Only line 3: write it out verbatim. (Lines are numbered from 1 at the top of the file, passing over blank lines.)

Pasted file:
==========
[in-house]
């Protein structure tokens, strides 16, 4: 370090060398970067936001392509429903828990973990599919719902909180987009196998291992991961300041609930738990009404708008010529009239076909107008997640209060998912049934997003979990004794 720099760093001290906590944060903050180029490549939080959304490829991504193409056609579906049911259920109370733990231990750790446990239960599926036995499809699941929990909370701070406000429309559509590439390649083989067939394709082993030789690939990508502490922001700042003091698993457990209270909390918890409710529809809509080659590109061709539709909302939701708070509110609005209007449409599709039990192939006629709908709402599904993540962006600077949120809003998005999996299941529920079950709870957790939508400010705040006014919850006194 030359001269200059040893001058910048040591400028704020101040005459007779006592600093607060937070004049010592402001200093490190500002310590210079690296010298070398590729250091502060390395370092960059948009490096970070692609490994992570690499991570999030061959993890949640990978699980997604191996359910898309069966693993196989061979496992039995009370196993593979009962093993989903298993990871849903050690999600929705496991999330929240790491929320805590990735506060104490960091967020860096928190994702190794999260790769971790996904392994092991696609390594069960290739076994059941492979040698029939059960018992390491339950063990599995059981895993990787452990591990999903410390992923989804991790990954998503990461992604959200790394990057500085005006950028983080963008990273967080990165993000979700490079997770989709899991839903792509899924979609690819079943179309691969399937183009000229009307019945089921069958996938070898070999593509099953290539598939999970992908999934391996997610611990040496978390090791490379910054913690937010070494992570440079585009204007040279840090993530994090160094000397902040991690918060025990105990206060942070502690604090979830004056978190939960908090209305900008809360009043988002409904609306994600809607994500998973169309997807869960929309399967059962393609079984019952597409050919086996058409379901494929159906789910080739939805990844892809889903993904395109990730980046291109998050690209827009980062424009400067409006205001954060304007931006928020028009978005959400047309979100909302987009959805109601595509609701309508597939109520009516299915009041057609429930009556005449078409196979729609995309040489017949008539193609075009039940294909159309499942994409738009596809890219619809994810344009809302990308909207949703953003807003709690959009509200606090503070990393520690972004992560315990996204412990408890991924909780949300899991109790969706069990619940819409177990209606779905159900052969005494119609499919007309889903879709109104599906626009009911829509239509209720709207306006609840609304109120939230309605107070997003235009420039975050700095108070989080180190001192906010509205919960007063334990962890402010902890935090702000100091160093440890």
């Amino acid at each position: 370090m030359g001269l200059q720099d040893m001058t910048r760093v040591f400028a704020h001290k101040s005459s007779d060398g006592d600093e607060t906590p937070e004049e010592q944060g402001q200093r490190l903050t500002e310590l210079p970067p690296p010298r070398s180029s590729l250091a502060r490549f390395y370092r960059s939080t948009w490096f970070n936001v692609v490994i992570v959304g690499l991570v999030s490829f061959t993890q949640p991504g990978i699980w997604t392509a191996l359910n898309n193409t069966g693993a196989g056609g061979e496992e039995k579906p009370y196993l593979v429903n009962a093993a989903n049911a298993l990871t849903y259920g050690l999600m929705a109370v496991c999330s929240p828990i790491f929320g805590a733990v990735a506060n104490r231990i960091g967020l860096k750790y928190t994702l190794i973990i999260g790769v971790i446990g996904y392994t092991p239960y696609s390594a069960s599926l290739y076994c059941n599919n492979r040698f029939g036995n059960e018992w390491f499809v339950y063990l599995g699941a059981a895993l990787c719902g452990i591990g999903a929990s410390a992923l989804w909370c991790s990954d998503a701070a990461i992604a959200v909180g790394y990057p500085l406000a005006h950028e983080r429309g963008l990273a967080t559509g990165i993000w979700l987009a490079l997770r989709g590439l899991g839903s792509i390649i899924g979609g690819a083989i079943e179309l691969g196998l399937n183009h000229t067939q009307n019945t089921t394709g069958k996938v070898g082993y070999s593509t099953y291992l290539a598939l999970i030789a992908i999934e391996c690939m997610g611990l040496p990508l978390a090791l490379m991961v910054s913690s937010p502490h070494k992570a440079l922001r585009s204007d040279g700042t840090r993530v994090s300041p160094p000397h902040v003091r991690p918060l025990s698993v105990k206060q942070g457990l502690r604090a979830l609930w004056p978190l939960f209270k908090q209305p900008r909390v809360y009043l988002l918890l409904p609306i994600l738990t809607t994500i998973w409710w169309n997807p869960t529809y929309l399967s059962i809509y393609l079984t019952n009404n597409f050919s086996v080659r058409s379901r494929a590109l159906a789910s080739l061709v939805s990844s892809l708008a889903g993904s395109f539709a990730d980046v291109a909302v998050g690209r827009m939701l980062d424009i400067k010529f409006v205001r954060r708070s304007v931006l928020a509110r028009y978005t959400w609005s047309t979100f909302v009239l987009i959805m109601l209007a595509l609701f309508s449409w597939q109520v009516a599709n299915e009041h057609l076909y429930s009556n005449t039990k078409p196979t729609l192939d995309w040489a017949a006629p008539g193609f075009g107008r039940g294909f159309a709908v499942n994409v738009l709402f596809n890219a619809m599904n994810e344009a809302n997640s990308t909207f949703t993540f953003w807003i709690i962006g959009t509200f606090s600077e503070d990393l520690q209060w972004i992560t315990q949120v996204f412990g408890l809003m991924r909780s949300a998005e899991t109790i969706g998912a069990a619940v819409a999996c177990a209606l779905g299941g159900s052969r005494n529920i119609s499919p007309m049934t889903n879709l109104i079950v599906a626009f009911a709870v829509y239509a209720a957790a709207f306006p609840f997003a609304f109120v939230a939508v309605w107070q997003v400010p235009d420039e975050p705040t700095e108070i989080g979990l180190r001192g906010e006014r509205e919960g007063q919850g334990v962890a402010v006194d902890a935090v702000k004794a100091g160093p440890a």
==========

């Amino acid at each position: 370090m030359g001269l200059q720099d040893m001058t910048r760093v040591f400028a704020h001290k101040s005459s007779d060398g006592d600093e607060t906590p937070e004049e010592q944060g402001q200093r490190l903050t500002e310590l210079p970067p690296p010298r070398s180029s590729l250091a502060r490549f390395y370092r960059s939080t948009w490096f970070n936001v692609v490994i992570v959304g690499l991570v999030s490829f061959t993890q949640p991504g990978i699980w997604t392509a191996l359910n898309n193409t069966g693993a196989g056609g061979e496992e039995k579906p009370y196993l593979v429903n009962a093993a989903n049911a298993l990871t849903y259920g050690l999600m929705a109370v496991c999330s929240p828990i790491f929320g805590a733990v990735a506060n104490r231990i960091g967020l860096k750790y928190t994702l190794i973990i999260g790769v971790i446990g996904y392994t092991p239960y696609s390594a069960s599926l290739y076994c059941n599919n492979r040698f029939g036995n059960e018992w390491f499809v339950y063990l599995g699941a059981a895993l990787c719902g452990i591990g999903a929990s410390a992923l989804w909370c991790s990954d998503a701070a990461i992604a959200v909180g790394y990057p500085l406000a005006h950028e983080r429309g963008l990273a967080t559509g990165i993000w979700l987009a490079l997770r989709g590439l899991g839903s792509i390649i899924g979609g690819a083989i079943e179309l691969g196998l399937n183009h000229t067939q009307n019945t089921t394709g069958k996938v070898g082993y070999s593509t099953y291992l290539a598939l999970i030789a992908i999934e391996c690939m997610g611990l040496p990508l978390a090791l490379m991961v910054s913690s937010p502490h070494k992570a440079l922001r585009s204007d040279g700042t840090r993530v994090s300041p160094p000397h902040v003091r991690p918060l025990s698993v105990k206060q942070g457990l502690r604090a979830l609930w004056p978190l939960f209270k908090q209305p900008r909390v809360y009043l988002l918890l409904p609306i994600l738990t809607t994500i998973w409710w169309n997807p869960t529809y929309l399967s059962i809509y393609l079984t019952n009404n597409f050919s086996v080659r058409s379901r494929a590109l159906a789910s080739l061709v939805s990844s892809l708008a889903g993904s395109f539709a990730d980046v291109a909302v998050g690209r827009m939701l980062d424009i400067k010529f409006v205001r954060r708070s304007v931006l928020a509110r028009y978005t959400w609005s047309t979100f909302v009239l987009i959805m109601l209007a595509l609701f309508s449409w597939q109520v009516a599709n299915e009041h057609l076909y429930s009556n005449t039990k078409p196979t729609l192939d995309w040489a017949a006629p008539g193609f075009g107008r039940g294909f159309a709908v499942n994409v738009l709402f596809n890219a619809m599904n994810e344009a809302n997640s990308t909207f949703t993540f953003w807003i709690i962006g959009t509200f606090s600077e503070d990393l520690q209060w972004i992560t315990q949120v996204f412990g408890l809003m991924r909780s949300a998005e899991t109790i969706g998912a069990a619940v819409a999996c177990a209606l779905g299941g159900s052969r005494n529920i119609s499919p007309m049934t889903n879709l109104i079950v599906a626009f009911a709870v829509y239509a209720a957790a709207f306006p609840f997003a609304f109120v939230a939508v309605w107070q997003v400010p235009d420039e975050p705040t700095e108070i989080g979990l180190r001192g906010e006014r509205e919960g007063q919850g334990v962890a402010v006194d902890a935090v702000k004794a100091g160093p440890a």